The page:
Auteur : William Swainson
Publication : Taxidermy with the Biography of Zoologists, and Notices of Their Works
Article : Lesueur, Ch. A. - General Zoology
Date : 1840
Langue : Anglais

Si vous voulez citer cet article, voici les références bibliographiques :

William Swainson, « Lesueur, Ch. A. – General Zoology », Taxidermy with the Biography of Zoologists, and Notices of Their Works (London : Longman & John Taylor, 1840) 243-244.

ATTENTION : Ce document a été reproduit sans modification aucune et devrait être utilisé avec circonspection. Soyez conscient qu’il contient plusieurs erreurs factuels et historiques, et l’orthographe de certains noms est incorrecte. Il n'y a pas de traduction disponible pour ce texte.

Ritsert Rinsma (rinsma @ charles-alexandre-lesueur. org)


[William Swainson, Biography of Zoologists 243]

LE SUEUR, CH. A.— General Zoology.

It is hardly necessary, in this place, to repeat the high estimation in which we hold the talents of this inimi­table painter, accomplished naturalist, and accurate describer. He was, says Cuvier, one of the draftsmen who accompanied Péron in the discovery ships of Baudin to the Australian seas, and was his most effi­cient and zealous co-operator in zoological researches. He has published some zoological observations in the Bulletin des Sciences, and the prospectus of a great

 

[William Swainson, Biography of Zoologists 244]

work on the Medusae, accompanied by specimens of the plates. On what account this was relinquished, and why this accomplished man emigrated from his country, to settle in America, we know not: certain, however, it is, that he left behind him no one, in France, who was qualified to fill his place, or whose delineations for a moment can be compared to his own. The fostering protection of the French government does not appear to have been extended, in this instance, to one who had the highest claims upon its liberality. Inferior and commonplace artists are attached to the establishment of the French Museum, while the Raffaelle of zoolo­gical painters was suffered to emigrate, and pursued his professional career as a private teacher in Philadelphia, where, we believe, he now is. This eulogium is not dic­tated by partial friendship. We know Le Sueur only by his works,—his outline figures, engraved by himself, in the American Transactions; and the many valuable papers on fish, Crustacea, and Mollusca, from his pen, which these plates illustrate. It is deeply to be re­gretted, that his works are so scattered, in collections of papers hardly ever seen in Europe; and that no one volume will hereafter point out the matchless excellence of Le Sueur.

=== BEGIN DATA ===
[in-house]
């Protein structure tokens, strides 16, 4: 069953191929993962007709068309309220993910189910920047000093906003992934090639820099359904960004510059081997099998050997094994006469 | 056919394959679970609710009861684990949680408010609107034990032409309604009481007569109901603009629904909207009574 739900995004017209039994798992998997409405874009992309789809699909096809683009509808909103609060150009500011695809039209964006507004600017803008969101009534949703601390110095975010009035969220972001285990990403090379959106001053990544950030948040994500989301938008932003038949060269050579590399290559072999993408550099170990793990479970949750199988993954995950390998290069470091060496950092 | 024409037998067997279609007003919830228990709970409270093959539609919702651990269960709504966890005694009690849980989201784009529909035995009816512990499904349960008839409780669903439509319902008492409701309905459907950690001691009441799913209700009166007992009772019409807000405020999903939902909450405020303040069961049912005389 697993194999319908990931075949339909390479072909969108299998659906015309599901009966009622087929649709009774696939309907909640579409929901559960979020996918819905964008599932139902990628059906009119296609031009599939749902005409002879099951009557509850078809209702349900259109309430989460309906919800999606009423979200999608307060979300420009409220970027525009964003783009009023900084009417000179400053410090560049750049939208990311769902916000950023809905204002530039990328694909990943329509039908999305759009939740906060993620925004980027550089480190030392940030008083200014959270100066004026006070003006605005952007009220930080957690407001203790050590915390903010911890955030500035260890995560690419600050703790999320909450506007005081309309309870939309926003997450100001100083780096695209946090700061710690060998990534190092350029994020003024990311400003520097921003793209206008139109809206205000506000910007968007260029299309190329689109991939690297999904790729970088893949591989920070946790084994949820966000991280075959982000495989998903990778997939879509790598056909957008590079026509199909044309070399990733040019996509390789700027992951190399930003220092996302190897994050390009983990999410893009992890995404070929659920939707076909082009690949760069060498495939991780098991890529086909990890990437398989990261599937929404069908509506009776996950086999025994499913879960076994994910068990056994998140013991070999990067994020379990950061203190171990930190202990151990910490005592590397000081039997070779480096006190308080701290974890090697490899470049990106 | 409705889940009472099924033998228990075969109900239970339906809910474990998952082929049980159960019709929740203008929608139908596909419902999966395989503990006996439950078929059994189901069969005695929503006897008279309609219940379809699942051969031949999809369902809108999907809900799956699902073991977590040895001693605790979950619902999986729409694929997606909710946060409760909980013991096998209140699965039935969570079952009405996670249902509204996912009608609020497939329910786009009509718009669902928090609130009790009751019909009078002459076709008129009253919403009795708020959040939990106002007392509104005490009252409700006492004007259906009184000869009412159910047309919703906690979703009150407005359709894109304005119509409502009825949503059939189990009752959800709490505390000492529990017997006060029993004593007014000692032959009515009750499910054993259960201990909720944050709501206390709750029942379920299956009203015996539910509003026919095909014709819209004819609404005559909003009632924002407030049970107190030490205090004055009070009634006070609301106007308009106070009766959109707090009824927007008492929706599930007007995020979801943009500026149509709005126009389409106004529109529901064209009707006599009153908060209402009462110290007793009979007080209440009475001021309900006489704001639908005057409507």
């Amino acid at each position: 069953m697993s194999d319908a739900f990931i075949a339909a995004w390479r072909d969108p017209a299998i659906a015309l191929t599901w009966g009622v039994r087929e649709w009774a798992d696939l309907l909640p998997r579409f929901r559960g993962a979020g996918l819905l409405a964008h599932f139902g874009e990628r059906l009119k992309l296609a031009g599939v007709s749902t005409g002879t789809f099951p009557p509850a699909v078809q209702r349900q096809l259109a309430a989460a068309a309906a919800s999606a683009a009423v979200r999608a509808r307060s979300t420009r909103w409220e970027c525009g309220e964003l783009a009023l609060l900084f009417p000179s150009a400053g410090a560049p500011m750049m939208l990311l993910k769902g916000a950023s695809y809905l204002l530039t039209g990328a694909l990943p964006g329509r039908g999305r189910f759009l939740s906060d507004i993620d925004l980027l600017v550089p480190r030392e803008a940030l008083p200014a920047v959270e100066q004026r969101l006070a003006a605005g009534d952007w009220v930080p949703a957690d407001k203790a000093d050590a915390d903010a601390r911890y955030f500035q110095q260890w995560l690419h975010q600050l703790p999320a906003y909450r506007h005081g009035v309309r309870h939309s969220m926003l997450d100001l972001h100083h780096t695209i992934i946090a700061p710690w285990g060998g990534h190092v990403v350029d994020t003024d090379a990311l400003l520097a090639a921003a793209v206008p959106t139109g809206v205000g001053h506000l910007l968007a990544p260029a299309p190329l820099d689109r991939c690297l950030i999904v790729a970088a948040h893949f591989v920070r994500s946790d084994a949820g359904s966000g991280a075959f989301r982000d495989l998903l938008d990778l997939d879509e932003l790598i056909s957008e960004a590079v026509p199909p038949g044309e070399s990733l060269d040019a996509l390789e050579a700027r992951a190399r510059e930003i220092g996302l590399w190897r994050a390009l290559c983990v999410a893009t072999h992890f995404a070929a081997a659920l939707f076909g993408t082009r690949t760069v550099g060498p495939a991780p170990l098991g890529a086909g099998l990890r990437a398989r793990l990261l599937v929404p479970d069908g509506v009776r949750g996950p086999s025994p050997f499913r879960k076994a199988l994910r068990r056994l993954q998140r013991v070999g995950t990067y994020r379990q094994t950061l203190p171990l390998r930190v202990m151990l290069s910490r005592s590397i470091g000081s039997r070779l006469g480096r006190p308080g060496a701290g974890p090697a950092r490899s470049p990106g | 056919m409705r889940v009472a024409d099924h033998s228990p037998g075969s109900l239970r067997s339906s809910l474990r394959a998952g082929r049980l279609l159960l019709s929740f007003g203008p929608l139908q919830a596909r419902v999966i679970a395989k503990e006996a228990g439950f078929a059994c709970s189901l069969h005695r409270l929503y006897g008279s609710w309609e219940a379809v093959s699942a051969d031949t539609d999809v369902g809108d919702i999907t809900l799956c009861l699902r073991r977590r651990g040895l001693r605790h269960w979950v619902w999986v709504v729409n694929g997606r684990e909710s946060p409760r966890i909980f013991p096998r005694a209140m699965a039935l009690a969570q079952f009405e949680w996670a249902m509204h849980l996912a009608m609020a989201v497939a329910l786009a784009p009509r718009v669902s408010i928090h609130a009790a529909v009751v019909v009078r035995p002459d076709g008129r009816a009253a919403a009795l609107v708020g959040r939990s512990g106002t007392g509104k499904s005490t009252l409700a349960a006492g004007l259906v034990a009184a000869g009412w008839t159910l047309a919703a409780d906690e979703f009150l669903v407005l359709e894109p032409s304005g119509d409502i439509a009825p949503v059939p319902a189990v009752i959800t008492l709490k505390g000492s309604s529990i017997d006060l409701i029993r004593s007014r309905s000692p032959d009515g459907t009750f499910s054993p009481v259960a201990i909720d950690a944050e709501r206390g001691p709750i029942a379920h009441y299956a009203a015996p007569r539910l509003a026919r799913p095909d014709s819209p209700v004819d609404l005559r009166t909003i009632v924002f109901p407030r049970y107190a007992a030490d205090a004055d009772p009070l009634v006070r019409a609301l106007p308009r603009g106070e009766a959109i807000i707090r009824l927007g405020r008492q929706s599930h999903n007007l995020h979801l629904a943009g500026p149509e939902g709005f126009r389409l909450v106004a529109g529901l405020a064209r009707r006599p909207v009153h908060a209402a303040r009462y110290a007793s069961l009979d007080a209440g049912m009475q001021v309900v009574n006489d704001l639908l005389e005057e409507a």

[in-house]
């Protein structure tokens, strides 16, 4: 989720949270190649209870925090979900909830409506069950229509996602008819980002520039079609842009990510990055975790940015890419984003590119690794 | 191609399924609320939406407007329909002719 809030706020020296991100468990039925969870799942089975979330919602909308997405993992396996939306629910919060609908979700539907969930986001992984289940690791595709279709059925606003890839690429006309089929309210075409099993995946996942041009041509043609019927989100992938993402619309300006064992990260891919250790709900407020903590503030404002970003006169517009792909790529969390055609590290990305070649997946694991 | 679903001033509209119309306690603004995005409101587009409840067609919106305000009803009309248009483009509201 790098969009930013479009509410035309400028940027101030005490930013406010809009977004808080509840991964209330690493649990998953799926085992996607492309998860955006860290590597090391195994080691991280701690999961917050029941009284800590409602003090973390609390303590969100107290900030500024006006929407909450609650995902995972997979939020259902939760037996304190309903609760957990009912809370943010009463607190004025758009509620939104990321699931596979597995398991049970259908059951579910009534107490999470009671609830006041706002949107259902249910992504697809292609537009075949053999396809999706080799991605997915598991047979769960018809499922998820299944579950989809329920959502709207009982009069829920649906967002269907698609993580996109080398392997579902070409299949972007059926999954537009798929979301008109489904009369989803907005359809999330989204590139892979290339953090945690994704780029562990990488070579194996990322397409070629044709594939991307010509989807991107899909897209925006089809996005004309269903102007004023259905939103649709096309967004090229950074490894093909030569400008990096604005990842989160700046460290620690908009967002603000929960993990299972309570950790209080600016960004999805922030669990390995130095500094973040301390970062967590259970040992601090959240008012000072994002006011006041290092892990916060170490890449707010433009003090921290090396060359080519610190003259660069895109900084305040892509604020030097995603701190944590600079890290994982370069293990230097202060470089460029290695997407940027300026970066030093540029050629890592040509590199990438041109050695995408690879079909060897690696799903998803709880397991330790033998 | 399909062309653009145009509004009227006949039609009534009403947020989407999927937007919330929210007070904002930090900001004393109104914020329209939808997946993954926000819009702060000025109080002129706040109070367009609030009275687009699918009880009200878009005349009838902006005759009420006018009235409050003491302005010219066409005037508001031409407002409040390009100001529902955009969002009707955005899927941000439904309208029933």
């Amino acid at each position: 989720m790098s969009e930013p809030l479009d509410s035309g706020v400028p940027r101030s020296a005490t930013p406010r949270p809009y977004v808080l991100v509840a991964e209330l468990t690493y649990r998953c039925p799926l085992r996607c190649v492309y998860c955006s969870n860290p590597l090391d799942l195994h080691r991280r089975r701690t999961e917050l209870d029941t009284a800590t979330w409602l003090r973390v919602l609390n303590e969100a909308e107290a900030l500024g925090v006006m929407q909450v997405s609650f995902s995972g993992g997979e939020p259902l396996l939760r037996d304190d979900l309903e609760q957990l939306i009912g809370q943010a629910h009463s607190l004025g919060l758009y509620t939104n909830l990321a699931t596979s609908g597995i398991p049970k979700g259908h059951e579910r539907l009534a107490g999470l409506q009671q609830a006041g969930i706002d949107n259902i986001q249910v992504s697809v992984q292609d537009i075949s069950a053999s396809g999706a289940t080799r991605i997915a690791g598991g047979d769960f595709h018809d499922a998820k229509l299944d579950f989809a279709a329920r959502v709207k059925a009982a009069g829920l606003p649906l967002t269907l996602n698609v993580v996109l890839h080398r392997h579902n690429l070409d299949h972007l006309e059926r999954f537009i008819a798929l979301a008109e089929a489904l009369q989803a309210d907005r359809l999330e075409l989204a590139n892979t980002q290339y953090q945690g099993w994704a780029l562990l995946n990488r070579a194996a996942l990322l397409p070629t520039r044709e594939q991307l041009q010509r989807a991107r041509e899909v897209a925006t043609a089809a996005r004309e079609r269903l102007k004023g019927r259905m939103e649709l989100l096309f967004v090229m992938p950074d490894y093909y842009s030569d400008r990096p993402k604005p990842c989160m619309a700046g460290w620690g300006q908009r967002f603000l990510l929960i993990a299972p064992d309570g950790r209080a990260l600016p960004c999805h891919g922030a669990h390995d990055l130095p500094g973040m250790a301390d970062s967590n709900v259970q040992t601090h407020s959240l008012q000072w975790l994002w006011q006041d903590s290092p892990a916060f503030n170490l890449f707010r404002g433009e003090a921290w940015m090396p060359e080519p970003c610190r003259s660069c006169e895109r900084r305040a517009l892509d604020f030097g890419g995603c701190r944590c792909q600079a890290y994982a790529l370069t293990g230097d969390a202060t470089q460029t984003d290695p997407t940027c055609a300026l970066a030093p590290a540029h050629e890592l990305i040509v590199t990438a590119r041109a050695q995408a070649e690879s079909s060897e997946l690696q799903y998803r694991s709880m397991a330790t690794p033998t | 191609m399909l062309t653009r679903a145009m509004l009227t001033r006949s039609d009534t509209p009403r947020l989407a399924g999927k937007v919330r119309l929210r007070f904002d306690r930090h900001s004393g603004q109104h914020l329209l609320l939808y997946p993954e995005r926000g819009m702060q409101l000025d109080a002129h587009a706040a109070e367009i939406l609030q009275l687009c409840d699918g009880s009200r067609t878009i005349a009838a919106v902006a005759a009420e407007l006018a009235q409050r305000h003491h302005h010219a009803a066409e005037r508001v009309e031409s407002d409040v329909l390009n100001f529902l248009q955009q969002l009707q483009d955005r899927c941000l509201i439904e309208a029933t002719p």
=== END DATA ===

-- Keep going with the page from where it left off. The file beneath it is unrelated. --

William Swainson, « Lesueur, Ch. A. – General Zoology », Taxidermy with the Biography of Zoologists, and Notices of Their Works (London : Longman & John Taylor, 1840) 243-244.

Reproduction : Ritsert Rinsma (rinsma @ charles-alexandre-lesueur. org)


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